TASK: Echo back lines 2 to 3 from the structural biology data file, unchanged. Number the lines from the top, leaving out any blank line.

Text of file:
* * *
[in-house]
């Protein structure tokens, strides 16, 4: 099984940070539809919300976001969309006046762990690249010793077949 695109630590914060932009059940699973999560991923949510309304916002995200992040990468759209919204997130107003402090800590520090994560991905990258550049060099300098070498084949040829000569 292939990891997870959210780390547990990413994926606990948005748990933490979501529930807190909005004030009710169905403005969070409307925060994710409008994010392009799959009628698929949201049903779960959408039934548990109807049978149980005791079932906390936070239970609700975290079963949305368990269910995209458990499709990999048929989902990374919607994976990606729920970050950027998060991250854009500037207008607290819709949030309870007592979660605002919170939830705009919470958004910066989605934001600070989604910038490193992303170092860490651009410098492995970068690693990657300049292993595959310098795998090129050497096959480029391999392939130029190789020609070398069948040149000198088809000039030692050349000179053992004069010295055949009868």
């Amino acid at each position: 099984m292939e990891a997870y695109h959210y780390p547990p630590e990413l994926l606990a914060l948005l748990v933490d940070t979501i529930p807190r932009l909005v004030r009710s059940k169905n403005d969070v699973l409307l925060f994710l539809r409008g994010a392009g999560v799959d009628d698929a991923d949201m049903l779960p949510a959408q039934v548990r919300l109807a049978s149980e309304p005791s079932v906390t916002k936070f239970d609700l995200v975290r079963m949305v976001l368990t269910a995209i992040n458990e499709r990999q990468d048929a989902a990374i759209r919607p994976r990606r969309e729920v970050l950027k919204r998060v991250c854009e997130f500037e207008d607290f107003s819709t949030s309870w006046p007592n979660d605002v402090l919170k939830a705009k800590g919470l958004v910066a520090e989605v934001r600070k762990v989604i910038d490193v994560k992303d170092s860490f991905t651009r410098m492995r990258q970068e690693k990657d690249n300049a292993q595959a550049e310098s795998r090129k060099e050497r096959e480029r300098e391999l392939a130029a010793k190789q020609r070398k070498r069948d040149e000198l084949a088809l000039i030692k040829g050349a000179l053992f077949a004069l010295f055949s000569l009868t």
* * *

């Protein structure tokens, strides 16, 4: 099984940070539809919300976001969309006046762990690249010793077949 695109630590914060932009059940699973999560991923949510309304916002995200992040990468759209919204997130107003402090800590520090994560991905990258550049060099300098070498084949040829000569 292939990891997870959210780390547990990413994926606990948005748990933490979501529930807190909005004030009710169905403005969070409307925060994710409008994010392009799959009628698929949201049903779960959408039934548990109807049978149980005791079932906390936070239970609700975290079963949305368990269910995209458990499709990999048929989902990374919607994976990606729920970050950027998060991250854009500037207008607290819709949030309870007592979660605002919170939830705009919470958004910066989605934001600070989604910038490193992303170092860490651009410098492995970068690693990657300049292993595959310098795998090129050497096959480029391999392939130029190789020609070398069948040149000198088809000039030692050349000179053992004069010295055949009868």
């Amino acid at each position: 099984m292939e990891a997870y695109h959210y780390p547990p630590e990413l994926l606990a914060l948005l748990v933490d940070t979501i529930p807190r932009l909005v004030r009710s059940k169905n403005d969070v699973l409307l925060f994710l539809r409008g994010a392009g999560v799959d009628d698929a991923d949201m049903l779960p949510a959408q039934v548990r919300l109807a049978s149980e309304p005791s079932v906390t916002k936070f239970d609700l995200v975290r079963m949305v976001l368990t269910a995209i992040n458990e499709r990999q990468d048929a989902a990374i759209r919607p994976r990606r969309e729920v970050l950027k919204r998060v991250c854009e997130f500037e207008d607290f107003s819709t949030s309870w006046p007592n979660d605002v402090l919170k939830a705009k800590g919470l958004v910066a520090e989605v934001r600070k762990v989604i910038d490193v994560k992303d170092s860490f991905t651009r410098m492995r990258q970068e690693k990657d690249n300049a292993q595959a550049e310098s795998r090129k060099e050497r096959e480029r300098e391999l392939a130029a010793k190789q020609r070398k070498r069948d040149e000198l084949a088809l000039i030692k040829g050349a000179l053992f077949a004069l010295f055949s000569l009868t």